China seems to have agreed to some additional concessions to the US, including committing to buy another $80 billion of goods, ahead of the expected signing of the first phase of the Sino-US trade later deal this week. This is above the $32 billion of goods that China has reportedly agreed to in Phase 1 of the talks, most likely because this would be the least painful concession for the country to make as contentious issues include protection of intellectual property and bigger concessions for Western companies operating in China.
The FTSE seesawed after opening but ended up trending higher, tracking US stock futures which are positioning themselves for a stronger opening later today ahead of the start of the US reporting season.
Wells Fargo, Citigroup and JP Morgan will be the first companies to step up to the plate. Their results could be mixed, showing that lower Fed interest rates eroded some earnings but higher income from trading is likely offsetting the decline.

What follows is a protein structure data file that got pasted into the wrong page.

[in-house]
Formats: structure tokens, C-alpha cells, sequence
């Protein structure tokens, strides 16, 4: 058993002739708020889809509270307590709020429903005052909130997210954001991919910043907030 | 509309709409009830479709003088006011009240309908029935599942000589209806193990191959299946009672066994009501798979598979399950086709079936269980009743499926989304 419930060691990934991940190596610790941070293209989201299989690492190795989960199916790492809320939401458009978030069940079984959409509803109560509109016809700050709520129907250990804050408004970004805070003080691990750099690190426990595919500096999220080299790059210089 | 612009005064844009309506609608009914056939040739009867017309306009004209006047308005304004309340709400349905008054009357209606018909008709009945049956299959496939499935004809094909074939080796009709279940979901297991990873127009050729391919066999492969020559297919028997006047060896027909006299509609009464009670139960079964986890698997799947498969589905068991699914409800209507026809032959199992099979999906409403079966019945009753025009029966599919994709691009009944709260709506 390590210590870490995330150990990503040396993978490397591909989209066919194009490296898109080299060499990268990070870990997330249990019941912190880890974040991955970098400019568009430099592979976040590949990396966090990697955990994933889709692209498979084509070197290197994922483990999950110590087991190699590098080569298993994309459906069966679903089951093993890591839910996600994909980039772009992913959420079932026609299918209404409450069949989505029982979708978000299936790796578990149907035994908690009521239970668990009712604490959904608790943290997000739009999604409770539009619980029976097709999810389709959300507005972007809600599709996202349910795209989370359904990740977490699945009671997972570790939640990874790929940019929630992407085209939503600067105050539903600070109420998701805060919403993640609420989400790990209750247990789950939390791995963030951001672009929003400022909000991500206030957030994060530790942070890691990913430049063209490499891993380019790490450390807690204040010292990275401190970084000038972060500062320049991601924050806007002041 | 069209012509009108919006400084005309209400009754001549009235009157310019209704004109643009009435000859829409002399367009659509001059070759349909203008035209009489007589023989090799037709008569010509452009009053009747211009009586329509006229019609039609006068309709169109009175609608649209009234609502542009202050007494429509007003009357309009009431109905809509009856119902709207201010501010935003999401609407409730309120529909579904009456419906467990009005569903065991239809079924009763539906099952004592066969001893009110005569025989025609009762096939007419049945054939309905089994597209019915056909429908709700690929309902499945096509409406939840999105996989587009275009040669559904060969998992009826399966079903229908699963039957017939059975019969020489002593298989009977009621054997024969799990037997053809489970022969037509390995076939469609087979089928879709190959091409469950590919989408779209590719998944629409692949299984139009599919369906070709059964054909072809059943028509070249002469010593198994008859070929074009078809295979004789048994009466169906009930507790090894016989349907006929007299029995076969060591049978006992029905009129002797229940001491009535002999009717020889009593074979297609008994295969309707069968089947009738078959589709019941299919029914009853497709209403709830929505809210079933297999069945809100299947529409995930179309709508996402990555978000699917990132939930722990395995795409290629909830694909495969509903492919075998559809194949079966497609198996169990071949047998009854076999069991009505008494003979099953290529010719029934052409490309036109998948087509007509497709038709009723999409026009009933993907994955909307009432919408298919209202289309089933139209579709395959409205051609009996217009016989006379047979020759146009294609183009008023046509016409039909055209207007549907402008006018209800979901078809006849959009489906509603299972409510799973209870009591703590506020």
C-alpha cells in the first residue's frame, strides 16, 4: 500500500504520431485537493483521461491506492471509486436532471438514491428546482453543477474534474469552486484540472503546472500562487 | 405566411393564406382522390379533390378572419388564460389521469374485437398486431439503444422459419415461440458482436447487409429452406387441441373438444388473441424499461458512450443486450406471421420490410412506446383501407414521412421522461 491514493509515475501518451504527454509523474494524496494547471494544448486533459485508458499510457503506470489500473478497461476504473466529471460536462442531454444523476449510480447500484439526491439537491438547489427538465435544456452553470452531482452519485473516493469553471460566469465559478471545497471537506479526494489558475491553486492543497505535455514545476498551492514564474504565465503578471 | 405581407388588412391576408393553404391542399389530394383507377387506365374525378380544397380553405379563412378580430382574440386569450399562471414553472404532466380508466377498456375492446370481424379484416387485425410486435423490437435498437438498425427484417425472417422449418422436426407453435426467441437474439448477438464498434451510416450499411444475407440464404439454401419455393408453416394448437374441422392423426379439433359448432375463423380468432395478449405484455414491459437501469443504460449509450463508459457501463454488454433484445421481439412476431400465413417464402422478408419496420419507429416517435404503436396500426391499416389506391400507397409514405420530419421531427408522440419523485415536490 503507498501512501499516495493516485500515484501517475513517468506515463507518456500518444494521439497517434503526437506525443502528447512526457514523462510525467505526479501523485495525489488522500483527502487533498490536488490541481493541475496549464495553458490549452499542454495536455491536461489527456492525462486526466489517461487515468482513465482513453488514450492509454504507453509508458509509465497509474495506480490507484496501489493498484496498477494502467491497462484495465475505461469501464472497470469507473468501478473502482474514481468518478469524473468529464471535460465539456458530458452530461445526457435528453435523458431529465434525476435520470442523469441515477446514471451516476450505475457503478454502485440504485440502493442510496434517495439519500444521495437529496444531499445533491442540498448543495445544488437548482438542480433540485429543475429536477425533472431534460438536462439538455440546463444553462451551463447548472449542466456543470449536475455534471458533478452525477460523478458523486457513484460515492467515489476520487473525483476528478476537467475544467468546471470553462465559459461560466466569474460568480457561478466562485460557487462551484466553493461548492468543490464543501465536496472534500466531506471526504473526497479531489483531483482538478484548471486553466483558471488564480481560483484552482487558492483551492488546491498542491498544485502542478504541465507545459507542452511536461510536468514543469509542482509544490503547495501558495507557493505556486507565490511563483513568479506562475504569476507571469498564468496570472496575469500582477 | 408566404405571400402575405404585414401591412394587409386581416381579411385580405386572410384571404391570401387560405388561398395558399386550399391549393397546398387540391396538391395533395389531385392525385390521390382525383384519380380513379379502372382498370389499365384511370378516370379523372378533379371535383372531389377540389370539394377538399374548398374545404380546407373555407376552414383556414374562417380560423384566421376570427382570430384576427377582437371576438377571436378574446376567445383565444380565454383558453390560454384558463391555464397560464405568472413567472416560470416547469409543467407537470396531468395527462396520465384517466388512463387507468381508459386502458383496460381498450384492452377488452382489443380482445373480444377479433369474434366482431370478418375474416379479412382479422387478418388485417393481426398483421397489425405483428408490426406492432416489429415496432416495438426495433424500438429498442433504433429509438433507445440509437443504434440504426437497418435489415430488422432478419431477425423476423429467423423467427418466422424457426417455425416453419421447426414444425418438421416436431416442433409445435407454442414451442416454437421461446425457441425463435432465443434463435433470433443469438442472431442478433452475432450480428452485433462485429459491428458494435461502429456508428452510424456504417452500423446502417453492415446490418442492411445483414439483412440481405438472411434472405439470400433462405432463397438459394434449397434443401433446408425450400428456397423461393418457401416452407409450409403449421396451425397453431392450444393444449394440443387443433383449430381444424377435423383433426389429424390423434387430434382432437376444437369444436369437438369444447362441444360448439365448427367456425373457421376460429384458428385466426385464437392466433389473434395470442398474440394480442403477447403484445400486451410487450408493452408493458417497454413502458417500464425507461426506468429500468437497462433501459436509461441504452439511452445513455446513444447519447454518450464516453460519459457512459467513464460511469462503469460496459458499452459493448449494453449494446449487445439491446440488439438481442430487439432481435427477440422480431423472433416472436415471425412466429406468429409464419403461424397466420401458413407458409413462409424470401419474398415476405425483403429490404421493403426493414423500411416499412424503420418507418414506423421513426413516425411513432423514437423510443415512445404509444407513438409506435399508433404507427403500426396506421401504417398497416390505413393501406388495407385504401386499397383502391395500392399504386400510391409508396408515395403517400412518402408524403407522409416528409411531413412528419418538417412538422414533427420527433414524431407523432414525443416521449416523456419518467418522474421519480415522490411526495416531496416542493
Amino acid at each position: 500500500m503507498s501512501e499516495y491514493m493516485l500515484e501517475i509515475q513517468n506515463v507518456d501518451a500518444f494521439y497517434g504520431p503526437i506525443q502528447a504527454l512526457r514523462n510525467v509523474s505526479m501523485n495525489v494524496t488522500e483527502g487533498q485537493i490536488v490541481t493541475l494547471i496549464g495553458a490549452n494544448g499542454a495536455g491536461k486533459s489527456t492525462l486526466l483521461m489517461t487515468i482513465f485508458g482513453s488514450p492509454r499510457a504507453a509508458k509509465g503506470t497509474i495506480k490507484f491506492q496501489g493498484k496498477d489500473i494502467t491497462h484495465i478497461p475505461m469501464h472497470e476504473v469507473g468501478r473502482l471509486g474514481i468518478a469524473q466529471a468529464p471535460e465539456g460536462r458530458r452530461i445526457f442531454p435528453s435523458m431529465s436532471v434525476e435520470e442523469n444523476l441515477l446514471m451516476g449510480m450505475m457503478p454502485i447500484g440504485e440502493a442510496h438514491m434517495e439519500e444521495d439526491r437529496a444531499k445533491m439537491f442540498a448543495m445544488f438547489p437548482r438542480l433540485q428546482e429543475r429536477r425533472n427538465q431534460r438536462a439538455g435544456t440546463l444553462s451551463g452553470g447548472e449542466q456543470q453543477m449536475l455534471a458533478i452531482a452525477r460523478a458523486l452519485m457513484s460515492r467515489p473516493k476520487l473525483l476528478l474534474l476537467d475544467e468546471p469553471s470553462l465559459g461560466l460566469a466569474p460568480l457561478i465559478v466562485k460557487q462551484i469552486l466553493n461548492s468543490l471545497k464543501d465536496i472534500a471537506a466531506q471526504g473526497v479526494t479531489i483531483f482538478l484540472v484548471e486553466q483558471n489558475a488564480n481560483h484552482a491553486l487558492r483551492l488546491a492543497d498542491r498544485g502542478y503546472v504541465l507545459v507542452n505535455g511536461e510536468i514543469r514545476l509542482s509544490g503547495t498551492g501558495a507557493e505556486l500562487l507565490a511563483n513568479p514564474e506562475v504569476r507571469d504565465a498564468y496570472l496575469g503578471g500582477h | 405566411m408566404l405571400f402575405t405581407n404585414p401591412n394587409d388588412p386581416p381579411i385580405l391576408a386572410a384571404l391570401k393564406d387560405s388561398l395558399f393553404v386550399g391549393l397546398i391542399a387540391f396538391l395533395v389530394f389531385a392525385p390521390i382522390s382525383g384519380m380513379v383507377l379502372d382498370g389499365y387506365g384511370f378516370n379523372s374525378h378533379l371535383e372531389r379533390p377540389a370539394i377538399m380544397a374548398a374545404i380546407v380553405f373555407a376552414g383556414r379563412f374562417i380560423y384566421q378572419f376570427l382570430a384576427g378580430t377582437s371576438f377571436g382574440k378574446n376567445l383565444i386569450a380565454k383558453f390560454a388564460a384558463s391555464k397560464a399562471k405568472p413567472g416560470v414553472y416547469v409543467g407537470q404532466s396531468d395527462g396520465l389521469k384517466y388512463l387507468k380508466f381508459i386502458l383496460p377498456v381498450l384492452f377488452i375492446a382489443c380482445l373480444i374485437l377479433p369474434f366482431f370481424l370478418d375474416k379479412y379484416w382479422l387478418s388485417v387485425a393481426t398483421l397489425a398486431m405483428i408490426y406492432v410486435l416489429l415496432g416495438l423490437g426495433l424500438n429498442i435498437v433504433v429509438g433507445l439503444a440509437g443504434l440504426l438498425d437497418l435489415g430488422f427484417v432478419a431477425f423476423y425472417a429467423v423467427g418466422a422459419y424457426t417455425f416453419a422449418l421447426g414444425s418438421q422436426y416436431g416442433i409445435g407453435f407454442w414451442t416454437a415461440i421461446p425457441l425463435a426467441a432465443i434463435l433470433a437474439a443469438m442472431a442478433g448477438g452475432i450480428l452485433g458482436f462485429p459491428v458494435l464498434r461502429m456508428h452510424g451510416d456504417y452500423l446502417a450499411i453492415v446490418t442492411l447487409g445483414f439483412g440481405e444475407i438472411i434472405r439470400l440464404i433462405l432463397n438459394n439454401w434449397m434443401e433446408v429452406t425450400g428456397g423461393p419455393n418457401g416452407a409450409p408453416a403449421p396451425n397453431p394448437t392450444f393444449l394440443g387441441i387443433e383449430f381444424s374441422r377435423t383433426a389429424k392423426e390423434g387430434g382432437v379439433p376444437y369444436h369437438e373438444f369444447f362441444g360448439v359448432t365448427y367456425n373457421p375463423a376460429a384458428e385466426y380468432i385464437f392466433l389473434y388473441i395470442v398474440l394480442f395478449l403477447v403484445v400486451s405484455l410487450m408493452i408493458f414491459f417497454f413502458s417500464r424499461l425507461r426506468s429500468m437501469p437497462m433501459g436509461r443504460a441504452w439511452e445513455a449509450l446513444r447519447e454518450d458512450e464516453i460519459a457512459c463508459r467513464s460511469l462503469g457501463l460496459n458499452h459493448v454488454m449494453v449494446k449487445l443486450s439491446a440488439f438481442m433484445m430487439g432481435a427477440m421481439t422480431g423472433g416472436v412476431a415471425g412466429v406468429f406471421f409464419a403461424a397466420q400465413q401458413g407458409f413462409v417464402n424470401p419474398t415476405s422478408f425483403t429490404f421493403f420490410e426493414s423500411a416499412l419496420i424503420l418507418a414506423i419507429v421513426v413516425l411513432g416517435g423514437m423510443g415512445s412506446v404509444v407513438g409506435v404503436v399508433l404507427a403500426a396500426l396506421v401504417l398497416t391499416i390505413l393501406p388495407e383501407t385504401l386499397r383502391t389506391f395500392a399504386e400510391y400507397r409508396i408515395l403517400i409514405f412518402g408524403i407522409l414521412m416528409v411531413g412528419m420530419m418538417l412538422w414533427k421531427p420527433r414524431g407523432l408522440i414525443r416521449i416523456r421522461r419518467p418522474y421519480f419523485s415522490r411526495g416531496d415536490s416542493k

Taylor Wimpey shares notched higher as the company reported record sales rates, up 5% on the year. However, the company’s outlook for 2020 ended up being only moderately positive as the company expects business to pick up in the second half of the year.
Pound continues to slide
The Bank of England’s shift in view towards interest rate cuts is putting pressure on the pound which is travelling further south from the $1.30 level. The balance of the Monetary Policy Committee is shifting towards a cut if economic indicators don’t improve between now and the Bank's next rate-setting meeting at the end of January.
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